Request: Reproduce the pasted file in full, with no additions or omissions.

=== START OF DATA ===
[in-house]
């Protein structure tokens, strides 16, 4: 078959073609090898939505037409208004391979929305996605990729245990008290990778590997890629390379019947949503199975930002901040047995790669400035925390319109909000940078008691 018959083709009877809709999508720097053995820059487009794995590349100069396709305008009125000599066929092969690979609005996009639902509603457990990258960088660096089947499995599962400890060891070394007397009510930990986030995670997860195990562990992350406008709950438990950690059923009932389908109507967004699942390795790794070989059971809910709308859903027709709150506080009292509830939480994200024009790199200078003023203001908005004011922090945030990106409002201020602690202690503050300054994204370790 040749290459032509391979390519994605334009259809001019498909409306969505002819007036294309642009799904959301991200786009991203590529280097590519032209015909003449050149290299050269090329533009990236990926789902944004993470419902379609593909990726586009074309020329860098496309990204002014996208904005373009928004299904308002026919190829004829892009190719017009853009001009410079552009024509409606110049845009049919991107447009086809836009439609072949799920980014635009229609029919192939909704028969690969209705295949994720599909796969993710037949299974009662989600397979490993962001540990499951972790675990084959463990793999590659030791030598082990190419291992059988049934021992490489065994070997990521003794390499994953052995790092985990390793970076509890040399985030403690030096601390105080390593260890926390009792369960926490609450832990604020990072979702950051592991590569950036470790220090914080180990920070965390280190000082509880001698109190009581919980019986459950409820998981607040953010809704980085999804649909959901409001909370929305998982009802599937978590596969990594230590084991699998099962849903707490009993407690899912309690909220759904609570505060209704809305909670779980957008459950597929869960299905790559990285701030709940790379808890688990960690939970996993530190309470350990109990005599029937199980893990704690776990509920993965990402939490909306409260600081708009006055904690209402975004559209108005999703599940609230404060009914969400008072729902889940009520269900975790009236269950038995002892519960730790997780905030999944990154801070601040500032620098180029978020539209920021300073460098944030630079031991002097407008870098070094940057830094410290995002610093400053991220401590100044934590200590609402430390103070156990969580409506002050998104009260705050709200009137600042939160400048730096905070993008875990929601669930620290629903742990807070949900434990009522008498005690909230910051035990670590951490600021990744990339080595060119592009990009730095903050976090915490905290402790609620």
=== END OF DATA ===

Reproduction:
[in-house]
């Protein structure tokens, strides 16, 4: 078959073609090898939505037409208004391979929305996605990729245990008290990778590997890629390379019947949503199975930002901040047995790669400035925390319109909000940078008691 018959083709009877809709999508720097053995820059487009794995590349100069396709305008009125000599066929092969690979609005996009639902509603457990990258960088660096089947499995599962400890060891070394007397009510930990986030995670997860195990562990992350406008709950438990950690059923009932389908109507967004699942390795790794070989059971809910709308859903027709709150506080009292509830939480994200024009790199200078003023203001908005004011922090945030990106409002201020602690202690503050300054994204370790 040749290459032509391979390519994605334009259809001019498909409306969505002819007036294309642009799904959301991200786009991203590529280097590519032209015909003449050149290299050269090329533009990236990926789902944004993470419902379609593909990726586009074309020329860098496309990204002014996208904005373009928004299904308002026919190829004829892009190719017009853009001009410079552009024509409606110049845009049919991107447009086809836009439609072949799920980014635009229609029919192939909704028969690969209705295949994720599909796969993710037949299974009662989600397979490993962001540990499951972790675990084959463990793999590659030791030598082990190419291992059988049934021992490489065994070997990521003794390499994953052995790092985990390793970076509890040399985030403690030096601390105080390593260890926390009792369960926490609450832990604020990072979702950051592991590569950036470790220090914080180990920070965390280190000082509880001698109190009581919980019986459950409820998981607040953010809704980085999804649909959901409001909370929305998982009802599937978590596969990594230590084991699998099962849903707490009993407690899912309690909220759904609570505060209704809305909670779980957008459950597929869960299905790559990285701030709940790379808890688990960690939970996993530190309470350990109990005599029937199980893990704690776990509920993965990402939490909306409260600081708009006055904690209402975004559209108005999703599940609230404060009914969400008072729902889940009520269900975790009236269950038995002892519960730790997780905030999944990154801070601040500032620098180029978020539209920021300073460098944030630079031991002097407008870098070094940057830094410290995002610093400053991220401590100044934590200590609402430390103070156990969580409506002050998104009260705050709200009137600042939160400048730096905070993008875990929601669930620290629903742990807070949900434990009522008498005690909230910051035990670590951490600021990744990339080595060119592009990009730095903050976090915490905290402790609620």